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HEALTH

Coronavirus: Italy records almost 25,000 new cases with epidemic now ‘widespread across the country’

As Italy recorded another record high number of confirmed cases of Covid-19 in the past 24 hours, health authorities said the R number is rising in all parts of the country.

Coronavirus: Italy records almost 25,000 new cases with epidemic now 'widespread across the country'
A Covid-19 patient is carried on a stretcher at the Umberto I hospital in Rome on October 28th. Photo: AFP
Italy's health ministry announced another record high number of new coronavirus cases at 24,991, up from 21,994 on Tuesday.
 
There were 205 deaths in the past 24 hours, and the number of known currently positive cases in the country is at 276,457.
 
 
While Lombardy continues to be by far the worst-hit region, authorities said new cases are no longer concentrated in some northern areas but are rising across Italy.
 
“The epidemic is now widespread throughout Italy and no longer localised,” said  Silvio Brusaferro, head of Italy’s Higher Health Institute (ISS) earlier on Wednesday.
 

 

 
“The Rt index, which describes the speed of spread of the virus, gives the idea of ​​the growth we are experiencing: it is now greater than 1 in all regions, and often far exceeds that.”
 
The median age of those infected is “today about 40 years, in the peak period it was 60-70. In the summer period about 30 years,” he said at a Senate health commission hearing.
 
Brusaferro stressed that it is “important to identify the asymptomatic” because “identifying people who carry the virus is the first frontier to stop the infection.” 
 
“We need to keep the curve of new infections below a certain threshold, making sure that people identified as positive can be traced.”
 
As the contagion curve continues to rise steeply, Italian health experts have urged the government to enforce stricter measures despite protests across the country this week by business owners and workers affected by the current closures.
 
Find all The Local's latest coronavirus updates here.
 

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POLITICS

Italy’s deputy health minister under fire for questioning Covid vaccines

Opposition leaders called for health undersecretary Marcello Gemmato to resign on Tuesday after the official said he was not "for or against" vaccines.

Italy's deputy health minister under fire for questioning Covid vaccines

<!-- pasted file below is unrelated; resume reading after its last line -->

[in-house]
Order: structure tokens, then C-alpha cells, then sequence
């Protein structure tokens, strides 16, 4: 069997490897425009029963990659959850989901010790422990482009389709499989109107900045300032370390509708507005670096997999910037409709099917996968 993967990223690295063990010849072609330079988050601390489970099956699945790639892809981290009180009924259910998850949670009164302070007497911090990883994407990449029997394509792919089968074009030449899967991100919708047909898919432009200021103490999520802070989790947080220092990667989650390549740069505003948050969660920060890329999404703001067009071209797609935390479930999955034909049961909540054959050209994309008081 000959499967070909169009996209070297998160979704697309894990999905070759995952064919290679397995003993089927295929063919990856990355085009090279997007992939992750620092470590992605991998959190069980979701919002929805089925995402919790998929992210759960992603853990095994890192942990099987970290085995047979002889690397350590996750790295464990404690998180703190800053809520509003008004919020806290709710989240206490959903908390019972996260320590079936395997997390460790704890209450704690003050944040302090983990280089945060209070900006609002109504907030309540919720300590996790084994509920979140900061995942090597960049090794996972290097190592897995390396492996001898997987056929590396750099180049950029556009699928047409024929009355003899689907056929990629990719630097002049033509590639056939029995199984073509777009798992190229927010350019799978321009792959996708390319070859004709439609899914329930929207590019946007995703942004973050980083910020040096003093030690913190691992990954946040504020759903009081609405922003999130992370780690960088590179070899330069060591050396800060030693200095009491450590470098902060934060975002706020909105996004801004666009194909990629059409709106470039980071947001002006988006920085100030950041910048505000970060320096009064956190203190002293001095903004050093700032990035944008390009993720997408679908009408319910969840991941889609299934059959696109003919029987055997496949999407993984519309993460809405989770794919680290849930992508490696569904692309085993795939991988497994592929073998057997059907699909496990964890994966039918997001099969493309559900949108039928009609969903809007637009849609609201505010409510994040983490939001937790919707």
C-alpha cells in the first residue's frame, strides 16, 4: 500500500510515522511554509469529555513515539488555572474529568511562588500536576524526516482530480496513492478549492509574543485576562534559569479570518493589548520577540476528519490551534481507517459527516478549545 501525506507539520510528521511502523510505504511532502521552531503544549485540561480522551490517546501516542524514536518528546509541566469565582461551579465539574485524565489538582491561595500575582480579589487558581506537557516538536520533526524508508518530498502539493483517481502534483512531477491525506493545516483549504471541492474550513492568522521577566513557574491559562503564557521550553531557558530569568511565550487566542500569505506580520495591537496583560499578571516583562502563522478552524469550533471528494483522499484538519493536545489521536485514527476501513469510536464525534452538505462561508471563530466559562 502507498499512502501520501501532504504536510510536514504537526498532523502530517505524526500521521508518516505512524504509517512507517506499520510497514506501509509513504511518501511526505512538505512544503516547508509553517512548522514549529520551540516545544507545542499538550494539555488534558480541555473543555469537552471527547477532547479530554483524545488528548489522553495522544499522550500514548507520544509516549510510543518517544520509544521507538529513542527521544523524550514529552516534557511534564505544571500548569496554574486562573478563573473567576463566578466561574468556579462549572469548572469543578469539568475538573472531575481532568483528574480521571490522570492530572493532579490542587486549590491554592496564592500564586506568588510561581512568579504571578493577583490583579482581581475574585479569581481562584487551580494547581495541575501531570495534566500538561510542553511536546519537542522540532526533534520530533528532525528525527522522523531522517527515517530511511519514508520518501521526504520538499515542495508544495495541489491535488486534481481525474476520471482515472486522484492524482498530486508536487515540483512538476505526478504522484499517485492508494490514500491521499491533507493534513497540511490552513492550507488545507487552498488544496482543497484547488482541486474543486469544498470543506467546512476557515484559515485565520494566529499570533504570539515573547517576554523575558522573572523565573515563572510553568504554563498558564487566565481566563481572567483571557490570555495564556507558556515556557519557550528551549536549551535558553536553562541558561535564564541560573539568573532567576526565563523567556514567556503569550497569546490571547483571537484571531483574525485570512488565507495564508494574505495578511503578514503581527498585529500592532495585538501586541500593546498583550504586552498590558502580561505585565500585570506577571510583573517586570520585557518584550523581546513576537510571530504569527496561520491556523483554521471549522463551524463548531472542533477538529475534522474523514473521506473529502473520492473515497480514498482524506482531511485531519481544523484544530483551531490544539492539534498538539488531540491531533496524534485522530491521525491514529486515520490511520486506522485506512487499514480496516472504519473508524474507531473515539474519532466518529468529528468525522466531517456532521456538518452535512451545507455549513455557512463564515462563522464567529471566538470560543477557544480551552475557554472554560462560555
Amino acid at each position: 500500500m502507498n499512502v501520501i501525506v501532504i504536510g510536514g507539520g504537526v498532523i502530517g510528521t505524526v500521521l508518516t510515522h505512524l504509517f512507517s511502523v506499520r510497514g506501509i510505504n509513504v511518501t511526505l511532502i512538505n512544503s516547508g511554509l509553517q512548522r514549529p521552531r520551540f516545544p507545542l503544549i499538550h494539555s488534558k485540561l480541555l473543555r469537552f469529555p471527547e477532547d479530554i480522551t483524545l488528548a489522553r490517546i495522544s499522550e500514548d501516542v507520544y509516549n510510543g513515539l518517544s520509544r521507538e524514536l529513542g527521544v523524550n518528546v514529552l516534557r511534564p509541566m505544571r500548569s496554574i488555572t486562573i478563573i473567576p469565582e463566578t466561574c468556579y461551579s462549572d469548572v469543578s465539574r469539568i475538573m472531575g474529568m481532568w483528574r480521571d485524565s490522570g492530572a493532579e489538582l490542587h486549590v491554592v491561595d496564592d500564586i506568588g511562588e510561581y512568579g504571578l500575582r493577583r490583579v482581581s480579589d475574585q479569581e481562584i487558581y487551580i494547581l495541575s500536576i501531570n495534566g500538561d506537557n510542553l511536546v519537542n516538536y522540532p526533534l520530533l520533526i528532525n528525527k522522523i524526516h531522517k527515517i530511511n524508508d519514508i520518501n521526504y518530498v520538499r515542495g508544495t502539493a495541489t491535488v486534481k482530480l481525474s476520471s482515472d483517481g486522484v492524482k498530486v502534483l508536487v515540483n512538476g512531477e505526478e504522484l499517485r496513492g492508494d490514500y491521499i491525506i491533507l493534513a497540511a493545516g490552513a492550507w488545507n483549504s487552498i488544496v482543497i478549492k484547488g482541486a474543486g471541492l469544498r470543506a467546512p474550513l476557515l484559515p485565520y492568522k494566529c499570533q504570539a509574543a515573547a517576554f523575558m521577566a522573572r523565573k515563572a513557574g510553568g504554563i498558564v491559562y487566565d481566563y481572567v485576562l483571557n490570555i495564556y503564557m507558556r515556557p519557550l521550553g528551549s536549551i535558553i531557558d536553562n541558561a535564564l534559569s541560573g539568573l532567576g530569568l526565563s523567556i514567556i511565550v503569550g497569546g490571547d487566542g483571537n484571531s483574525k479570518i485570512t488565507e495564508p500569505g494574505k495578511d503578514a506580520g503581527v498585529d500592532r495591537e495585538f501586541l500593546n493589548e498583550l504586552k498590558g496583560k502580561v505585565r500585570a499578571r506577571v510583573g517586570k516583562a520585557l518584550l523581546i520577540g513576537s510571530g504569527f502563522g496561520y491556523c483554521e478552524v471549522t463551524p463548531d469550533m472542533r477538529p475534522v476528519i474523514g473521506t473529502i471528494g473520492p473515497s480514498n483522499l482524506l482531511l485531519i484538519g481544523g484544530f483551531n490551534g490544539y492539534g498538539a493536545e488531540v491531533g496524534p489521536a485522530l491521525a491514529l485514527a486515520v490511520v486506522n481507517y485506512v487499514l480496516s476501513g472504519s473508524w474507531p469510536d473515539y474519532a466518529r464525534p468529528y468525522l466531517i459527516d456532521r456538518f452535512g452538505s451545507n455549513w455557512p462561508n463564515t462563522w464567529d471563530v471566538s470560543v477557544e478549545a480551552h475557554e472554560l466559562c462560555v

Gemmato, a trained pharmacist and member of Prime Minister Giorgia Meloni’s far-right Brothers of Italy party, made the remark during an appearance on the political talkshow ReStart on Rai 2 on Monday evening.

READ ALSO: Covid vaccines halved Italy’s death toll, study finds

In a widely-shared clip, the official criticises the previous government’s approach to the Covid pandemic, claiming that for a large part of the crisis Italy had the highest death rate and third highest ‘lethality’ rate (the proportion of Covid patients who died of the disease).

When journalist Aldo Cazzullo interjects to ask whether the toll would have been higher without vaccines, Gemmato responds: “that’s what you say,” and claimed: “We do not have the reverse burden of proof.”

The undersecretary goes on to say that he won’t “fall into the trap of taking a side for or against vaccines”.

After Gemmato’s comments, the president of Italy’s National Federation of Medical Guilds, Filippo Anelli, stressed that official figures showed the Italian vaccination campaign had already prevented some 150,000 deaths, slashing the country’s potential death toll by almost half.

Vaccines also prevented eight million cases of Covid-19, over 500,000 hospitalisations, and more than 55,000 admissions to intensive care, according to a report from Italy’s national health institute (ISS) in April 2021.

Gemmato’s comments provoked calls for him to step down, including from the head of the centre-left Democratic Party, Enrico Letta.

“A health undersecretary who doesn’t take his distance from no-vaxxers is certainly in the wrong job” wrote the leader of the centrist party Action, Carlo Calenda, on Twitter.

Infectious disease expert Matteo Bassetti of Genoa’s San Martino clinic also expressed shock.

“How is it possible to say that there is no scientific proof that vaccines have helped save the lives of millions of people? You just have to read the scientific literature,” Bassetti tweeted. 

In response to the backlash, Gemmato on Tuesday put out a statement saying he believes “vaccines are precious weapons against Covid” and claiming that his words were taken out of context and misused against him.

The Brothers of Italy party was harshly critical of the previous government’s approach to handling the Covid crisis, accusing the former government of using the pandemic as an excuse to “limit freedom” through its use of the ‘green pass’, a proof of vaccination required to access public spaces. 

But since coming into power, Meloni appears to have significantly softened her stance.

Her appointee for health minister, Orazio Schillaci, is a medical doctor who formed part of the team advising the Draghi administration on its handling of the pandemic.

Schillaci, a former dean of the Faculty of Medicine and Surgery at Rome’s Tor Vergata University, has described the former government’s green pass scheme as an “indispensable tool for guaranteeing safety in university classrooms”.

Speaking at a session of the G20 on Tuesday, Meloni referenced the role of vaccines in bringing an end to the Covid pandemic.

“Thanks to the extraordinary work of health personnel, vaccines, prevention, and the accountability of citizens, life has gradually returned to normal,’ the prime minister said in a speech.

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